Throughout the meeting, we learned of the experiences of participants and we would like to have a record of these, and the recollections of others, so that the story of mRNA splicing can be as complete and rich as possible. If If you have memories of your work on splicing, please share them with us by send your story to Mila Pollock at email@example.com or by using the form below. We will review all contributions.
The Journey to RNA Splicing and the Spliceosome
This was a particularly interesting meeting for me. Some years ago, I published an account of the discovery of mRNA splicing, treating it as revolution in science as described by Thomas Kuhn and elaborated on by Richard Westfall. Here is a link to a modified version of the manuscript. I would now want to revise it, in particular giving much more attention to Jim Darnell’s work on heterogeneous nuclear RNA. Nevertheless, as was clear from the presentations at the 2017 meeting, splicing continues to be a fascinating episode in the biological sciences.
U1 and U2 base-pairing with hnRNA in vivo
How yeast U2 was accidentally discovered
An Amazing Meeting Arrangement in Messenger RNA Genes
Convened at Cold Spring Harbor Laboratory on October 22-25, 2017, "40 Years of mRNA Splicing: From Discovery to Therapeutics" was one in a series of meetings held by the Laboratory's Genentech Center for the History of Molecular Biology and Biotechnology (http://library.cshl.edu/Meetings/History-of-Science/), organized by Mila Pollock, Executive Director of Library and Archives and on this occasion co-organized by Phil Sharp (MIT) and Joan Steitz (Yale) (Fig. 1). In coming up with a title for this report, I couldn't resist punning that of one of the two seminal papers (Berget et al., 1977; Chow et al., 1977).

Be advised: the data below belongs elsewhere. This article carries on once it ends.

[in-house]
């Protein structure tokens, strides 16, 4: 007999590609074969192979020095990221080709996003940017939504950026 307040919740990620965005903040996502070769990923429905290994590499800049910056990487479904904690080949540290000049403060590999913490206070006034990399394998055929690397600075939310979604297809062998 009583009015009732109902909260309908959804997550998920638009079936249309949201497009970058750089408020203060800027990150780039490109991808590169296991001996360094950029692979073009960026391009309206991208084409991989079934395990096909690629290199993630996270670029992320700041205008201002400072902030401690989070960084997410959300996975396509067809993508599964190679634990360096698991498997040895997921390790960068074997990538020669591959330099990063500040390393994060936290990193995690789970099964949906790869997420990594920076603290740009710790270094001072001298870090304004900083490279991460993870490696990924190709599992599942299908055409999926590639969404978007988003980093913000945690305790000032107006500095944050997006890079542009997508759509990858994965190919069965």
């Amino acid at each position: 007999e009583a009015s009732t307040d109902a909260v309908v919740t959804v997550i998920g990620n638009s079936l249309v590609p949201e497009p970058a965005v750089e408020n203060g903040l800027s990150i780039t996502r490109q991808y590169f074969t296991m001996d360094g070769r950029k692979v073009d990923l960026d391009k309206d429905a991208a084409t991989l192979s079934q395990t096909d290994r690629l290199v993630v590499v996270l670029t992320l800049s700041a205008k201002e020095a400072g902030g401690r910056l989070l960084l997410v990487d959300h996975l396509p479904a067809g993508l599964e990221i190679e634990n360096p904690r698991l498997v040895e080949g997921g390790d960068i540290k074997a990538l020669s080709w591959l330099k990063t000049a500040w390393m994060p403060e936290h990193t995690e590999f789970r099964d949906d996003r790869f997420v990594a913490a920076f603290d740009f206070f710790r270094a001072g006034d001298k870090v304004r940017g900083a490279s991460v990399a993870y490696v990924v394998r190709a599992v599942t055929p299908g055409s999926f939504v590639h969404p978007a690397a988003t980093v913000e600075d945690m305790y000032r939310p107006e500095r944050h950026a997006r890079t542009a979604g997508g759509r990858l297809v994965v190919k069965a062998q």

The CSHL Genentech Center for the History of Molecular Biology & Biotechnology aims to explore important themes of discovery in the biological sciences. Its conference series brings together scientists who made many of the seminal discoveries that began a field along with others whose interests may include the current status of the field, historical progress in the field, and/or application of classic techniques and approaches in modern biotechnology and medicine.